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An Empirical Analysis of the Gender Gap in Mathematics

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  • Roland G. Fryer, Jr
  • Steven D. Levitt

Abstract

We document and analyze the emergence of a substantial gender gap in mathematics in the early years of schooling using a large, recent, and nationally representative panel of children in the United States. There are no mean differences between boys and girls upon entry to school, but girls lose more than two-tenths of a standard deviation relative to boys over the first six years of school. The ground lost by girls relative to boys is roughly half as large as the black-white test score gap that appears over these same ages. We document the presence of this gender math gap across every strata of society. We explore a wide range of possible explanations in the U.S. data, including less investment by girls in math, low parental expectations, and biased tests, but find little support for any of these theories. Moving to cross-country comparisons, we find that earlier results linking the gender gap in math to measures of gender equality are sensitive to the inclusion of Muslim countries, where in spite of women's low status, there is little or no gender gap in math.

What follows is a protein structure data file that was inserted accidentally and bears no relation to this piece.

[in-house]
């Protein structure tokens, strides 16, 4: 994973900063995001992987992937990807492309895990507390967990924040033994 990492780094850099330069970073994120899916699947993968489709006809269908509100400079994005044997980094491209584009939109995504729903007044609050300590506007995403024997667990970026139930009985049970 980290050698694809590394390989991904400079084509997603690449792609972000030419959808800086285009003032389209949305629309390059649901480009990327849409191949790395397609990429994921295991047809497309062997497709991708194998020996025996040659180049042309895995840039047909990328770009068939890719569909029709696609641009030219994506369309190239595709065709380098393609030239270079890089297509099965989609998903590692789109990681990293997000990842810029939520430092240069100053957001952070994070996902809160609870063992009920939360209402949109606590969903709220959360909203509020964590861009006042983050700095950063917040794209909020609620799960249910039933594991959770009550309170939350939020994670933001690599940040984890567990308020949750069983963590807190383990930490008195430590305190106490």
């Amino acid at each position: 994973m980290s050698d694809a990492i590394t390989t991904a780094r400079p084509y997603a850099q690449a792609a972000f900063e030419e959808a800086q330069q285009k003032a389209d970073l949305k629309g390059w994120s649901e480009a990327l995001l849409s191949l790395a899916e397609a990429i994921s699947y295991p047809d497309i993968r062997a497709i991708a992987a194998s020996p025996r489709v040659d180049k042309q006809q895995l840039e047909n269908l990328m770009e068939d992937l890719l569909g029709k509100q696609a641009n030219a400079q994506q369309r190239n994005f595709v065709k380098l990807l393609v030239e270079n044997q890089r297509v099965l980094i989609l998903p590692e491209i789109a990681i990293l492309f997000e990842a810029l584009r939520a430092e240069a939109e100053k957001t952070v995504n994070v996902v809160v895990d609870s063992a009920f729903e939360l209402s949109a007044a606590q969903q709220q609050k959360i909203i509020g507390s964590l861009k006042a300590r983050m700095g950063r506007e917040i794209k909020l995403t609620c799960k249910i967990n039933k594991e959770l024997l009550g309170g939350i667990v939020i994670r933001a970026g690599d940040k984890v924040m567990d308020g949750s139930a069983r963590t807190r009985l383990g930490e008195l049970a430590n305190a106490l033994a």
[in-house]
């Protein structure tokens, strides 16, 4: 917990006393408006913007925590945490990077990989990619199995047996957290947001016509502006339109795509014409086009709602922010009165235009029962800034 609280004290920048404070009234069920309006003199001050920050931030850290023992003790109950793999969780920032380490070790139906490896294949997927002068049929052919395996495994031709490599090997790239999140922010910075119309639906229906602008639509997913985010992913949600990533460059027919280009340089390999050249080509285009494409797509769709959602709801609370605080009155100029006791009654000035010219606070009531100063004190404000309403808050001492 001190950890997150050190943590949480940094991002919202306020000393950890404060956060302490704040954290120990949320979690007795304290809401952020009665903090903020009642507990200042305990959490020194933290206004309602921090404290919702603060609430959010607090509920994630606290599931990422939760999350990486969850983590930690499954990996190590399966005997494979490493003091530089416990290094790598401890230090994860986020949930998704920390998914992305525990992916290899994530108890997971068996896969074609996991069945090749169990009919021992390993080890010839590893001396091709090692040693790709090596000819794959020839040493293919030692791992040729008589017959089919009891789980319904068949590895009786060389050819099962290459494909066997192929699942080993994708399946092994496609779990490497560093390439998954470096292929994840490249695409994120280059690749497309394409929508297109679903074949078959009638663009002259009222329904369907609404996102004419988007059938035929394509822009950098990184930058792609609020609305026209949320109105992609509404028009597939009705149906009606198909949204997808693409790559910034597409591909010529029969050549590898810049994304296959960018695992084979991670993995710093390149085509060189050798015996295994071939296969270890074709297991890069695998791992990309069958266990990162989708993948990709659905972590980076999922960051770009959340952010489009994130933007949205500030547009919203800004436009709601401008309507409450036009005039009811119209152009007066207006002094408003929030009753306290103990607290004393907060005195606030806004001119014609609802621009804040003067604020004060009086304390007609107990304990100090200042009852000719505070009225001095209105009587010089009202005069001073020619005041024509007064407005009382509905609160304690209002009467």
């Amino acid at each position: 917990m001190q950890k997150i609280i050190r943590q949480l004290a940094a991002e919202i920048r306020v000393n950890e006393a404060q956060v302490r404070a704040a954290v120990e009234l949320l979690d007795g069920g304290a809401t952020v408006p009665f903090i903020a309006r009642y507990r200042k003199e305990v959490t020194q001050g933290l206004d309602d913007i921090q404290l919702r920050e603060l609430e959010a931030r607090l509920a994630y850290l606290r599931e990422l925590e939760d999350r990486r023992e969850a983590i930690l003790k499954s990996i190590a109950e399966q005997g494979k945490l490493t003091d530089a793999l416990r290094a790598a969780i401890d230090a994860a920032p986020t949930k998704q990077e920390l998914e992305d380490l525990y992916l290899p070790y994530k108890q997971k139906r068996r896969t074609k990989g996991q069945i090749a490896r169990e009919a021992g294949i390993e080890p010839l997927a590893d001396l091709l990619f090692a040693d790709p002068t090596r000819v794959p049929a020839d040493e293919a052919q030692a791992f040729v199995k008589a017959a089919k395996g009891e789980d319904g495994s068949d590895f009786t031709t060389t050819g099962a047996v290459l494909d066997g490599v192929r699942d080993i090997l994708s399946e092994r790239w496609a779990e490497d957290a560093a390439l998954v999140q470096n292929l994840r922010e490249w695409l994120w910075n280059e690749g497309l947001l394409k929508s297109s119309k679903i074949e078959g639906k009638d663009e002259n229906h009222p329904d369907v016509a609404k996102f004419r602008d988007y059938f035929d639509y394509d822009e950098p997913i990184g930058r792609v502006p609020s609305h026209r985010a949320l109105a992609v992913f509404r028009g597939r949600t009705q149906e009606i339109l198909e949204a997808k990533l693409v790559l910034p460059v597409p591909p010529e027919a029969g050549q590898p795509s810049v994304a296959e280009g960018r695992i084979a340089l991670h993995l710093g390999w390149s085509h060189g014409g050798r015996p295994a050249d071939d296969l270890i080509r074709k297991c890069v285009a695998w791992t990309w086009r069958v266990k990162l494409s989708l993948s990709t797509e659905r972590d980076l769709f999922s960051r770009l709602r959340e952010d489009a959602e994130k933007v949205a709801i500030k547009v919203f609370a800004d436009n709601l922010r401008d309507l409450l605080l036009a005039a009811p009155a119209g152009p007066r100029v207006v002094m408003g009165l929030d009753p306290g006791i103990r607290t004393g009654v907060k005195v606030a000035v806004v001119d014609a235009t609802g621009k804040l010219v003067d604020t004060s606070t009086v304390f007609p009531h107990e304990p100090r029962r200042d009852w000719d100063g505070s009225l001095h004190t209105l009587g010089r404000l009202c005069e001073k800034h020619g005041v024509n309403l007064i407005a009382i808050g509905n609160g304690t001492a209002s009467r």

Suggested Citation

  • Roland G. Fryer, Jr & Steven D. Levitt, 2009. "An Empirical Analysis of the Gender Gap in Mathematics," NBER Working Papers 15430, National Bureau of Economic Research, Inc.
  • Handle: RePEc:nbr:nberwo:15430
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    References listed on IDEAS

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    1. Claudia Goldin & Lawrence F. Katz & Ilyana Kuziemko, 2006. "The Homecoming of American College Women: The Reversal of the College Gender Gap," Journal of Economic Perspectives, American Economic Association, vol. 20(4), pages 133-156, Fall.
    2. Uri Gneezy & Kenneth L. Leonard & John A. List, 2009. "Gender Differences in Competition: Evidence From a Matrilineal and a Patriarchal Society," Econometrica, Econometric Society, vol. 77(5), pages 1637-1664, September.
    3. Paglin, Morton & Rufolo, Anthony M, 1990. "Heterogeneous Human Capital, Occupational Choice, and Male-Female Earnings Differences," Journal of Labor Economics, University of Chicago Press, vol. 8(1), pages 123-144, January.
    4. Roland G. Fryer & Steven D. Levitt & John A. List, 2008. "Exploring the Impact of Financial Incentives on Stereotype Threat: Evidence from a Pilot Study," American Economic Review, American Economic Association, vol. 98(2), pages 370-375, May.
    5. Thomas S. Dee, 2005. "A Teacher Like Me: Does Race, Ethnicity, or Gender Matter?," American Economic Review, American Economic Association, vol. 95(2), pages 158-165, May.
    6. Uri Gneezy & Muriel Niederle & Aldo Rustichini, 2003. "Performance in Competitive Environments: Gender Differences," The Quarterly Journal of Economics, Oxford University Press, vol. 118(3), pages 1049-1074.
    7. Roland G. Fryer & Steven D. Levitt, 2004. "Understanding the Black-White Test Score Gap in the First Two Years of School," The Review of Economics and Statistics, MIT Press, vol. 86(2), pages 447-464, May.
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    JEL classification:

    • I20 - Health, Education, and Welfare - - Education - - - General

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